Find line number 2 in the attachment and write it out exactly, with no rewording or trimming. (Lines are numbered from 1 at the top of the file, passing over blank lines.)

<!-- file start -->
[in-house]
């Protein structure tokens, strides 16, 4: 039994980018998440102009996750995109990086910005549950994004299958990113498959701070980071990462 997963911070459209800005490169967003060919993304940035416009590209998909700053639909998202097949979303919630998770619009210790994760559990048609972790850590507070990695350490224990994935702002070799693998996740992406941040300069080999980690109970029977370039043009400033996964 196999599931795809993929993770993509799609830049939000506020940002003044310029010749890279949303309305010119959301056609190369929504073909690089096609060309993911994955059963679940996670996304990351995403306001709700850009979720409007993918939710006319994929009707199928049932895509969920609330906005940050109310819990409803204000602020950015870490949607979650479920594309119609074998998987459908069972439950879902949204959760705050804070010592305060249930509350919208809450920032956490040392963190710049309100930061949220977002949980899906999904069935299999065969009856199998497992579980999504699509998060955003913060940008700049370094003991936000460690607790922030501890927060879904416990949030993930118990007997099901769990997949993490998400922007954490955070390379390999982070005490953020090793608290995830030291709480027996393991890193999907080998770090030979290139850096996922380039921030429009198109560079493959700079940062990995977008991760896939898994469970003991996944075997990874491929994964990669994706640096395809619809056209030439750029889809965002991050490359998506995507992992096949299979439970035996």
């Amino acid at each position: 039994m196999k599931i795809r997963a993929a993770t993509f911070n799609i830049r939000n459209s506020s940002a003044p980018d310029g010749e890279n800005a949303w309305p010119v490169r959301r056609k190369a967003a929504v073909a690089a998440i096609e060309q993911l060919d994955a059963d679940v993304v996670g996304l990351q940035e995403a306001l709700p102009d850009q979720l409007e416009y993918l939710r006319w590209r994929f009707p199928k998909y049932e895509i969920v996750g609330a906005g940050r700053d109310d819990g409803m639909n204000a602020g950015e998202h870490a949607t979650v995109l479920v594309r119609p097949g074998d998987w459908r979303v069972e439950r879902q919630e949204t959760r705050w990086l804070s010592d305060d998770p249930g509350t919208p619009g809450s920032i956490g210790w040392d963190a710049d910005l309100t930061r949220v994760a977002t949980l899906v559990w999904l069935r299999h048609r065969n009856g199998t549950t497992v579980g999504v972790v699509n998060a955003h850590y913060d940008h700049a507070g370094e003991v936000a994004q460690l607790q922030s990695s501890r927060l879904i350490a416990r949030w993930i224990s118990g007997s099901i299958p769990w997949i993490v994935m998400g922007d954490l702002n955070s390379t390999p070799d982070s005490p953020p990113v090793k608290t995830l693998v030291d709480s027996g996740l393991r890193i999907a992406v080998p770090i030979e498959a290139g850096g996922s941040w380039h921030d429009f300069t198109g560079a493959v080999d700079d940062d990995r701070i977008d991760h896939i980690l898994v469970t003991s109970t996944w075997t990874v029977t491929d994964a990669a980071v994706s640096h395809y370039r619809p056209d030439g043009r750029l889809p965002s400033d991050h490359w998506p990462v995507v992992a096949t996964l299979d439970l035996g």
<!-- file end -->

């Protein structure tokens, strides 16, 4: 039994980018998440102009996750995109990086910005549950994004299958990113498959701070980071990462 997963911070459209800005490169967003060919993304940035416009590209998909700053639909998202097949979303919630998770619009210790994760559990048609972790850590507070990695350490224990994935702002070799693998996740992406941040300069080999980690109970029977370039043009400033996964 196999599931795809993929993770993509799609830049939000506020940002003044310029010749890279949303309305010119959301056609190369929504073909690089096609060309993911994955059963679940996670996304990351995403306001709700850009979720409007993918939710006319994929009707199928049932895509969920609330906005940050109310819990409803204000602020950015870490949607979650479920594309119609074998998987459908069972439950879902949204959760705050804070010592305060249930509350919208809450920032956490040392963190710049309100930061949220977002949980899906999904069935299999065969009856199998497992579980999504699509998060955003913060940008700049370094003991936000460690607790922030501890927060879904416990949030993930118990007997099901769990997949993490998400922007954490955070390379390999982070005490953020090793608290995830030291709480027996393991890193999907080998770090030979290139850096996922380039921030429009198109560079493959700079940062990995977008991760896939898994469970003991996944075997990874491929994964990669994706640096395809619809056209030439750029889809965002991050490359998506995507992992096949299979439970035996």